Fifty years ago, Martin Luther King gave his final speech. Did he conclude by predicting his assassination?
It was a bin lorry that brought Martin Luther King to Memphis the week he was killed.
Two months earlier, two black bin-men – Echol Cole and Robert Walker – took shelter in their lorry during a storm.
When a switch malfunctioned, they were crushed. Their deaths, the city’s response, and the workers’ conditions, led to a strike by hundreds of black employees.
So, when Martin Luther King stood in front of 2,000 people at the Mason Temple, on a stormy April night in Memphis, it was to support Cole, and Walker, and the colleagues they left behind.
What came next, though, meant it was remembered for much more.
Really, the speech was not about the strike – it wasn’t mentioned until 11 minutes in – but the struggle, and Dr King’s role in it. The final passage looks like prophecy.
“We’ve got some difficult days ahead,” Dr King told the crowd. “But it really doesn’t matter to me now, because I’ve been to the mountain top, and I don’t mind.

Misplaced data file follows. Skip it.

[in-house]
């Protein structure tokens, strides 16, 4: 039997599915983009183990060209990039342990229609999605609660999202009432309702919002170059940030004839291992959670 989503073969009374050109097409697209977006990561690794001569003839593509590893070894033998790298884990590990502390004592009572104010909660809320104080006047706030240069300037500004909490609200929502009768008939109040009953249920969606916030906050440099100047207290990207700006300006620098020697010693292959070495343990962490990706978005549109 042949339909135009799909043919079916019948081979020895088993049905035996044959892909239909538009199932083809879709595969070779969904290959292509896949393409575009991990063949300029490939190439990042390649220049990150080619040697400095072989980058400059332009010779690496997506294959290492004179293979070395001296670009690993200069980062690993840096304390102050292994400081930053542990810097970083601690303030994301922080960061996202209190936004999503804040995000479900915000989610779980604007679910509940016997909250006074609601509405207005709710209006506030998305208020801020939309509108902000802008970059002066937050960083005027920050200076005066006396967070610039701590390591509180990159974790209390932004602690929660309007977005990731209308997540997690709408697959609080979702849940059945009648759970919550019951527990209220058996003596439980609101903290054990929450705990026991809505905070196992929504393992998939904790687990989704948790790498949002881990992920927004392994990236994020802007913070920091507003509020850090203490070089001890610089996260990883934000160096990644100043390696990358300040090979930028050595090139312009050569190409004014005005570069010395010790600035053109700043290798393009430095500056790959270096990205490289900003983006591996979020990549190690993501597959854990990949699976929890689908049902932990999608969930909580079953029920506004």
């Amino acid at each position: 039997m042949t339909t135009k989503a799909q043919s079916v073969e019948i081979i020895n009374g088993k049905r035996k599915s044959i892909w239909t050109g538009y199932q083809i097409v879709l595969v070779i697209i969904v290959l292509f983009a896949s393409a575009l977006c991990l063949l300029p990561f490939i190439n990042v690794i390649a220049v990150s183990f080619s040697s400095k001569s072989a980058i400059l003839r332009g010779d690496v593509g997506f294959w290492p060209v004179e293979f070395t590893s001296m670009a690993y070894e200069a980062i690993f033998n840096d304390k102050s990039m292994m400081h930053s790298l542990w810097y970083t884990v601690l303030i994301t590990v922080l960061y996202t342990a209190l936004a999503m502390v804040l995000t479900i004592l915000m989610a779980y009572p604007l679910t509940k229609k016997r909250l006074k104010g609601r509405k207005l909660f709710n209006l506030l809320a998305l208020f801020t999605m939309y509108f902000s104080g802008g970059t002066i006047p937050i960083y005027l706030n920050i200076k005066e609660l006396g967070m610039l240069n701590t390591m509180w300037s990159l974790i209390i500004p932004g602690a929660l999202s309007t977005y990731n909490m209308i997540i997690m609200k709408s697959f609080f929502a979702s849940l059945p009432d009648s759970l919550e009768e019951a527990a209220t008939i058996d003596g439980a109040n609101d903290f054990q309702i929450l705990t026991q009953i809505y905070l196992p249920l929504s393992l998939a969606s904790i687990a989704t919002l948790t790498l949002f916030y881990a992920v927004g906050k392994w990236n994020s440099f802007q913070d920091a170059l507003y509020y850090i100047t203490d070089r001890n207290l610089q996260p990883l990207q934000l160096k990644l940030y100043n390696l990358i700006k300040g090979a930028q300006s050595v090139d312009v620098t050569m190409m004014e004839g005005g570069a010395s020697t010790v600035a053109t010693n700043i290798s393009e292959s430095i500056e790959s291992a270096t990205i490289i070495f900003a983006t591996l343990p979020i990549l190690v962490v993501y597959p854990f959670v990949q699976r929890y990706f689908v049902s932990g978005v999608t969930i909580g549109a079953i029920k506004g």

“Like anybody, I would like to live a long life – longevity has its place. But I’m not concerned about that now.
“I just want to do God’s will. And he’s allowed me to go up to the mountain. And I’ve looked over and I’ve seen the Promised Land.
“I may not get there with you. But I want you to know tonight, that we, as a people, will get to the Promised Land.
“And so I’m happy tonight; I’m not worried about anything; I’m not fearing any man. Mine eyes have seen the glory of the coming of the Lord.”
The next day, Dr King stood on the balcony of his hotel room, and was shot in his right cheek. The bullet broke his jaw, went through his spinal cord, and killed him.